If our sales process is the representation of  the collective best practices of winning business—and winning as effectively and efficiently as possible, great sales professionals should embrace the process.  It just makes them more successful!  If you don’t have a sales process that reflects current best practice, that helps your sales people win, then you are doing them a disservice.  You aren’t helping them be as successful as possible–for themselves and for the company

From a management point of view, if we don’t have a sales process, if we let everyone do their own thing, we are presented with an unmanageable situation.  It’s the functional equivalent of chaos.  Our job as managers is to make sure our people are performing at the highest levels possible, and that they are achieving the goals we have established.  Without a strong process, managing is impossible.  In the absence of a strong process, to be confident the people are going to deliver on their commitments, you have to be involved in everything, you have to understand each deal.  Without a strong sales process, as managers and leaders, we can’t perform at the highest levels possible.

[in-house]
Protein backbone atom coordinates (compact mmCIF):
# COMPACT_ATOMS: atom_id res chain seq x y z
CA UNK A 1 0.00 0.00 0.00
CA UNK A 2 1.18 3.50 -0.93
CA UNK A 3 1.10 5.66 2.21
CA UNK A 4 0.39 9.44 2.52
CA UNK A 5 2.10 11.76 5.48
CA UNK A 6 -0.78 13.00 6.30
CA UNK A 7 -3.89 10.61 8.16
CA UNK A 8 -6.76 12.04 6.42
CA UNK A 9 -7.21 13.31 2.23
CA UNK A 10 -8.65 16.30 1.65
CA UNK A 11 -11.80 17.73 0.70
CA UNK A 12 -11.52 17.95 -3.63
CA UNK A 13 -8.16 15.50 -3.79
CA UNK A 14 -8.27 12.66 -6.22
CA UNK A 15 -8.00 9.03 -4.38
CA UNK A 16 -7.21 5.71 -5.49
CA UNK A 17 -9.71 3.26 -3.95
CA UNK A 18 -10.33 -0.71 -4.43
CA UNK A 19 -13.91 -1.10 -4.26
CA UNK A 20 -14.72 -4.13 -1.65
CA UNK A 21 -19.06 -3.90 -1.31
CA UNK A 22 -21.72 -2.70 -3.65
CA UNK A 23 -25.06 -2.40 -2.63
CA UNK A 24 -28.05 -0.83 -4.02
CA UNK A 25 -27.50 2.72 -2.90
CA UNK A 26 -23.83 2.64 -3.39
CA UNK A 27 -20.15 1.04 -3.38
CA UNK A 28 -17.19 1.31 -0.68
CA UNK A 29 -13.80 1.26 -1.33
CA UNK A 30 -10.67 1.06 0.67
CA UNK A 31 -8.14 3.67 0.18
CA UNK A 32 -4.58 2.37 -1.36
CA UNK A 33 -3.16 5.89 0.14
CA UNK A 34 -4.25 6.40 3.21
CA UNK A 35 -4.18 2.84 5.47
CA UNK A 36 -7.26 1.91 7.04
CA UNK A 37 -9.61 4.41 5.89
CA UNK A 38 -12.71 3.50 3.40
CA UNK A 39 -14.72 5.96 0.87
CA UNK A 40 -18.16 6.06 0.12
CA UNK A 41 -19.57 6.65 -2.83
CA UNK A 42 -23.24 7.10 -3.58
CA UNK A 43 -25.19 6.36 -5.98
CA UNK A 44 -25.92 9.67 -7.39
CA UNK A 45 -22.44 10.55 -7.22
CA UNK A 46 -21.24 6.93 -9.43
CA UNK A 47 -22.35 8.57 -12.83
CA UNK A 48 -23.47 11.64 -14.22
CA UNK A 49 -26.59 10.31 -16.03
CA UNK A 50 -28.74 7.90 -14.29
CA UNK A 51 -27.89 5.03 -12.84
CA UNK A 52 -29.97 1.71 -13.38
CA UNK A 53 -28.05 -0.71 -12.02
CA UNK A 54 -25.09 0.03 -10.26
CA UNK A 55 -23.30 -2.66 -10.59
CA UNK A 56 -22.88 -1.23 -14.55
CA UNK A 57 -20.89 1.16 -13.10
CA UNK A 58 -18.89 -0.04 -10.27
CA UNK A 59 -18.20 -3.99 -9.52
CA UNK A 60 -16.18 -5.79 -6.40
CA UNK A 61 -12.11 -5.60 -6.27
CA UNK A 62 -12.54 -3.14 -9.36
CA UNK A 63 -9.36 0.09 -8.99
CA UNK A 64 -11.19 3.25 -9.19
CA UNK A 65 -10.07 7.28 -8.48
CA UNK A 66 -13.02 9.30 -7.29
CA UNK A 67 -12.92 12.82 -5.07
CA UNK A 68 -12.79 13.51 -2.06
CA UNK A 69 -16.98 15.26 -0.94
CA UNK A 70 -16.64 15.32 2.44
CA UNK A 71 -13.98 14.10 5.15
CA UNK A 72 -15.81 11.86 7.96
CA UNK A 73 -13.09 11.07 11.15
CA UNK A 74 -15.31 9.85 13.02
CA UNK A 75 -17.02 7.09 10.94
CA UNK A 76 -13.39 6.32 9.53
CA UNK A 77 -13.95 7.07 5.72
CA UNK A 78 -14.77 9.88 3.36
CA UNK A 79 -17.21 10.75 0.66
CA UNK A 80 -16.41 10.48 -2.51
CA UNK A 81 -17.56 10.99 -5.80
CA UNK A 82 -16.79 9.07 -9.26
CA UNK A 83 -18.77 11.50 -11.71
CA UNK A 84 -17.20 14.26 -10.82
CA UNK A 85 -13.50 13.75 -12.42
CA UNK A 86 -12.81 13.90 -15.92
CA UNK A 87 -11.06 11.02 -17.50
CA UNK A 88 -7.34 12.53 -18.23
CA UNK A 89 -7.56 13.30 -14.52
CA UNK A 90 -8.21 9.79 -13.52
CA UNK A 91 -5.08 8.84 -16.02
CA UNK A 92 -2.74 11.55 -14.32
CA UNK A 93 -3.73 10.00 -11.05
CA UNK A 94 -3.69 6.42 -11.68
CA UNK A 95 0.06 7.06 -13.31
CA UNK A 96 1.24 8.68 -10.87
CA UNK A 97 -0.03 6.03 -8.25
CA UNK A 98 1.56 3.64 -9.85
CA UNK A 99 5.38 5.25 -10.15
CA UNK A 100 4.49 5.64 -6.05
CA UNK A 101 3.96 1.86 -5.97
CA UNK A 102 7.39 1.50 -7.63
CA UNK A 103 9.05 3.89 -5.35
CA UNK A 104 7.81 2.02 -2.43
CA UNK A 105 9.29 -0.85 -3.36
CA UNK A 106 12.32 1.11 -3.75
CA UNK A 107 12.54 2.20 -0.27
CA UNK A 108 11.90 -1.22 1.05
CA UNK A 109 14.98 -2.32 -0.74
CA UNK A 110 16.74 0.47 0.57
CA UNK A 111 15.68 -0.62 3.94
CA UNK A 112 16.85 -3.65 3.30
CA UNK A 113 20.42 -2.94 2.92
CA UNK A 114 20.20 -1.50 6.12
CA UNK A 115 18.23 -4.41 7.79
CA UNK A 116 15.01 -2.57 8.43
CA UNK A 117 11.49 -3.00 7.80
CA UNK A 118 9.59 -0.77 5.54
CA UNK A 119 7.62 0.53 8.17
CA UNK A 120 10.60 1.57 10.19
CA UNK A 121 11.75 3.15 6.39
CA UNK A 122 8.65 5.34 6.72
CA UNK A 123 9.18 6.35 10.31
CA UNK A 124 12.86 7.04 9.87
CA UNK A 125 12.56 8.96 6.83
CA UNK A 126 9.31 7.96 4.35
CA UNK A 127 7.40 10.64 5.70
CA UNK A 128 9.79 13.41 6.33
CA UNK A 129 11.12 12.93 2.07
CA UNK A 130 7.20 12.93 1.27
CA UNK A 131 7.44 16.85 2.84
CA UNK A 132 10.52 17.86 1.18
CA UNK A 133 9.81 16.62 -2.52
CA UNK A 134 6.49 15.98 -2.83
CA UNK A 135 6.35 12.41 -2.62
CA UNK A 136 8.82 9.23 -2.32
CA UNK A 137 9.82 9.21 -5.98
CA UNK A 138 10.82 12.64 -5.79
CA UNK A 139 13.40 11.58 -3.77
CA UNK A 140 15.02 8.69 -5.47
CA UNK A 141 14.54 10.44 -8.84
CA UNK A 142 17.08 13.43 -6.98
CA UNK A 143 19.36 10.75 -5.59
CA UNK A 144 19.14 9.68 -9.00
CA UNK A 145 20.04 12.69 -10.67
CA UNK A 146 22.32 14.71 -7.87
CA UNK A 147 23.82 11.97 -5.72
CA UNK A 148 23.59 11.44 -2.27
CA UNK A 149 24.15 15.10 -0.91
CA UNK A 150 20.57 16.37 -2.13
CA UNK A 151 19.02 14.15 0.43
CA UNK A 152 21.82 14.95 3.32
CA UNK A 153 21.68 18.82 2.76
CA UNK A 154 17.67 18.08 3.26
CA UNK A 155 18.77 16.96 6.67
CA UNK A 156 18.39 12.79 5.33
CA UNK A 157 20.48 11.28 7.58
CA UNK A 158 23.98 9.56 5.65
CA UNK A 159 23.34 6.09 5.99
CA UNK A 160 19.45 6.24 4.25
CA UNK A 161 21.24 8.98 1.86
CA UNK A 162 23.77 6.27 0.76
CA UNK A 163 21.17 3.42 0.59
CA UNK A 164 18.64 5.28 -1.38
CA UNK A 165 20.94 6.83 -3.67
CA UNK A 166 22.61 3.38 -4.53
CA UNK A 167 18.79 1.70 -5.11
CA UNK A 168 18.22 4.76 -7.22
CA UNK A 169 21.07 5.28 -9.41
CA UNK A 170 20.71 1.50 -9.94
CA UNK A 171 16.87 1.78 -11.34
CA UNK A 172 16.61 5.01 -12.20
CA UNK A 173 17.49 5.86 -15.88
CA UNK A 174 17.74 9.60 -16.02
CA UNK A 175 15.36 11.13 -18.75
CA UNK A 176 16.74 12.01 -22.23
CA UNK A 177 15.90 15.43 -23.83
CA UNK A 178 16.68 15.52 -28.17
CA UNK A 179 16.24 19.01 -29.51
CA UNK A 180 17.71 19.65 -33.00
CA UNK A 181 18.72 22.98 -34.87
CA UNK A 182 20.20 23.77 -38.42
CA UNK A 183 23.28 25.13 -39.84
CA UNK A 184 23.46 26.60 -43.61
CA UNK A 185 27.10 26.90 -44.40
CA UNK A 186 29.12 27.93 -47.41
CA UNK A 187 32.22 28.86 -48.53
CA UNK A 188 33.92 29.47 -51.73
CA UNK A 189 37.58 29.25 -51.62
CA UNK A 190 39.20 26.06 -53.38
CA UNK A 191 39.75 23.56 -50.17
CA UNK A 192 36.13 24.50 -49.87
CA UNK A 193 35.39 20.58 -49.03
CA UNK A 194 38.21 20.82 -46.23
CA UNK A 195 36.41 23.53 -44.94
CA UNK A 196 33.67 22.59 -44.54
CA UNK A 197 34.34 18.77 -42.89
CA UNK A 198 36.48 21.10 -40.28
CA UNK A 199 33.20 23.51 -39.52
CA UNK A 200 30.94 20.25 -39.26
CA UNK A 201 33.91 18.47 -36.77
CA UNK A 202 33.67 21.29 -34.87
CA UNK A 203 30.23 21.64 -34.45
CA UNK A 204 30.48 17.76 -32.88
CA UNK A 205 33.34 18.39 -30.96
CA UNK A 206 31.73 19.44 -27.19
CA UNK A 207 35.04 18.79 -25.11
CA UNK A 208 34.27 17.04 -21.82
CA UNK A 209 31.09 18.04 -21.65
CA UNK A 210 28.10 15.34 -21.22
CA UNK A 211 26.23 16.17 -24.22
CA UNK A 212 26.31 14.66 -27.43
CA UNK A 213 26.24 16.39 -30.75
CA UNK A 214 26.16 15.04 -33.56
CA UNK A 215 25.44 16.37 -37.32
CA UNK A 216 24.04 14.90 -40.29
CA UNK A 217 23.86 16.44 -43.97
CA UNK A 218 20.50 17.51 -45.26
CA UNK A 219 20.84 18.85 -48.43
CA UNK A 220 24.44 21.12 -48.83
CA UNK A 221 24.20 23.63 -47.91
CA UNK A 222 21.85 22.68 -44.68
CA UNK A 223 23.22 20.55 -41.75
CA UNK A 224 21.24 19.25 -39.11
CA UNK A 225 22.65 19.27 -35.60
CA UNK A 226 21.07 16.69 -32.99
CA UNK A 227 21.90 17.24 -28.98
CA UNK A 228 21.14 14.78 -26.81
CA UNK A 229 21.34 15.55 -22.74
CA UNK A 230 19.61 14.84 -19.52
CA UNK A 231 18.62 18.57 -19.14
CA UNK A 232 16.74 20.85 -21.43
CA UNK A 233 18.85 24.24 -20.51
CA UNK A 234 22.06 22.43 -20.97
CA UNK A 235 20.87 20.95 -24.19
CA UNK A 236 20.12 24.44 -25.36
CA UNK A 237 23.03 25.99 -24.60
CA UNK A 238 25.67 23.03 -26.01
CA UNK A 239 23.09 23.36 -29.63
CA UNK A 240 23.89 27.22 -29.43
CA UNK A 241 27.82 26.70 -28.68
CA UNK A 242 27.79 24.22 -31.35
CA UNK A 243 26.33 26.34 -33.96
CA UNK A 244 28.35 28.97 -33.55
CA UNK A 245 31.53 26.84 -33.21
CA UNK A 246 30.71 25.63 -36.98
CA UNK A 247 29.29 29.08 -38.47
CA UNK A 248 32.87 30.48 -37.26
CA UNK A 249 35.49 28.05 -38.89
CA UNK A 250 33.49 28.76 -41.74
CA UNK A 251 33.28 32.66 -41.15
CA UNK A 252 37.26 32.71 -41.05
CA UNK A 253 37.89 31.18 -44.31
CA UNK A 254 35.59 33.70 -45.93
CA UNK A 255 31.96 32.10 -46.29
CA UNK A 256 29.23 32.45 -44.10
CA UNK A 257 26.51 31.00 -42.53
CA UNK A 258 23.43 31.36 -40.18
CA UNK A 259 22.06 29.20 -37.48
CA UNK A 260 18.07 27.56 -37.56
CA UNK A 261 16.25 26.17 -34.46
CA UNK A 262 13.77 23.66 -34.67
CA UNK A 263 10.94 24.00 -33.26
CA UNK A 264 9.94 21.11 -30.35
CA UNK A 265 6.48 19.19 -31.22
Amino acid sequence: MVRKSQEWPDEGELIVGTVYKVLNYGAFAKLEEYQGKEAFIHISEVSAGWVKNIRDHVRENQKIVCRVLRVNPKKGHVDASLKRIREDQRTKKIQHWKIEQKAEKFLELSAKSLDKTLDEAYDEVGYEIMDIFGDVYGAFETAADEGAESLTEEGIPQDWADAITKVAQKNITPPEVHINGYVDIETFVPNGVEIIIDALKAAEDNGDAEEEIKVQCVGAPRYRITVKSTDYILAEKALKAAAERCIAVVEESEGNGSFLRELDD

The sales process is about producing results and achieving the highest levels of performance possible.  As we finish up the current calendar year and are finalizing our plans for 2011, it is critical that management teams reassess their sales processes.  It’s useful to ask yourselves:

  • Is it based on current market conditions and customer buying processes?  The world has changed in the past few years. If your sales process hasn’t been updated, it probably isn’t serving you.
  • Is it based on our best experience in winning business as effectively and efficiently as possible?  Do we see win rates increasing (or at least stable)?  Sales cycles reducing (or at least not increasing)?  Are we able to maintain or increase our profitability in each deal by having a sales process that creates value for the customer?